Dog Training/biting


hi..a couple of years ago, we found a stray dog, or i should say he found us. he is a cocker spaniel and most of the time pretty good. he has been abused by his previous owner. we suspected that and the vet comfirmed it. however, there are times he bites us or tries to bite for no reason. yesterday he was laying on his back, acting like he wanted me to rub his stomach, so i started to do that. next thing i knew his teeth were sinking into the palm of my hand, and there is a good amount of damage to it. my question  is..what would make any dog behave this way? he has been out of the abusive situation now for pushing three years, and he knows we dont treat him that way. thank you!!

It's hard to say why the dog is doing this, but a good bet would be that he is not happy about body handling.  There are ways to change this, but it does require some knowledge, and probably the help of a good positive trainer, or behaviorist, who can demonstrate some desensitization and counter-conditioning techniques for you.  Dogs always bite for a reason, but humans may not always know what it is.  Some of them have pain in their joints, others don't like to be touched in certain areas, some are suffering from occasional neurological issues, some have hypothyroidism which can lead to aggressive behavior.  The reason, however, is less important than what you do about it.  If a dog is upset when you do certain things, then the answer is to gradually change his mind about liking those things.  In other words, changing his emotional response.  If you are interested in this approach, there is a great video by Dr. Sophia Yin (YouTube) on changing a Jack Russell Terrier who doesn't like air blown on his face, and who responds aggressively.  After she works with him for a while, you can see the change in his demeanor.  If you are interested in finding a trainer, you can look on the Pet Professional Guild web site, and if you need a behaviorist, check the DACVB site.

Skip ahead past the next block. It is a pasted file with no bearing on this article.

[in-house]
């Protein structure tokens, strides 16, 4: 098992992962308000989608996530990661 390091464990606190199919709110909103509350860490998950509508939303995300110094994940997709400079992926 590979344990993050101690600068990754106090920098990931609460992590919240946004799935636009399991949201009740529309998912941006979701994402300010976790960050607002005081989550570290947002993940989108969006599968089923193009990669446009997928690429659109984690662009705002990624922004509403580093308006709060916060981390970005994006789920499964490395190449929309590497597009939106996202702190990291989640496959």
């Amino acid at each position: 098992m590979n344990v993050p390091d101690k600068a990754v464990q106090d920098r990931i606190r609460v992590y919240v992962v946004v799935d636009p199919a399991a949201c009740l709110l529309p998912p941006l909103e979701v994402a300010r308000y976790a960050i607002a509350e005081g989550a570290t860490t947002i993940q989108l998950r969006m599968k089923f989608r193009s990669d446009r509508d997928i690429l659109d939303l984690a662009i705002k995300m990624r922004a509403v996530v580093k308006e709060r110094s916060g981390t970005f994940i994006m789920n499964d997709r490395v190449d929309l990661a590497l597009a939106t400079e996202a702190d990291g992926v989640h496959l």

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Anne Springer, B.A., Dip., CTDI, CLWI, CAPCT, VA


I'm happy to answer questions on behavior and training. I prefer a training philosophy much like your physician might adopt when treating patients - first, do no harm. Dogs are generally best trained using humane methods that make sense to them and put you in control, not necessarily by physical means, but by controlling the dog's access to resources, such as food, toys, access to the outdoors, etc. I want your dog to behave, but also to trust you and rely on you for guidance.


Professional trainer, owner of Paws for Praise, in Danvers, MA. We use positive training and behavior modification techniques, and are committed to having the dogs that come through our center be both as well trained and behaviorally healthy as we can help their humans make them.

International Positive Dog Training Association (Regional Director for Massachusetts) APDT Therapy Dogs, Inc. Truly Dog Friendly

Gloucester Times, Ipswich Chronicle,, and more

B.S., Cum Laude, Salem State College Diploma, Dog Obedience Training/Instruction (Apprenticed also) Graduate, New York School of Dog Grooming Pet CPR/First Aid Certified Certified Pet Care Technician AKC CGC Evaluator Therapy Dogs Inc. Tester/Observer

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Psi Chi Psychology Honor Society

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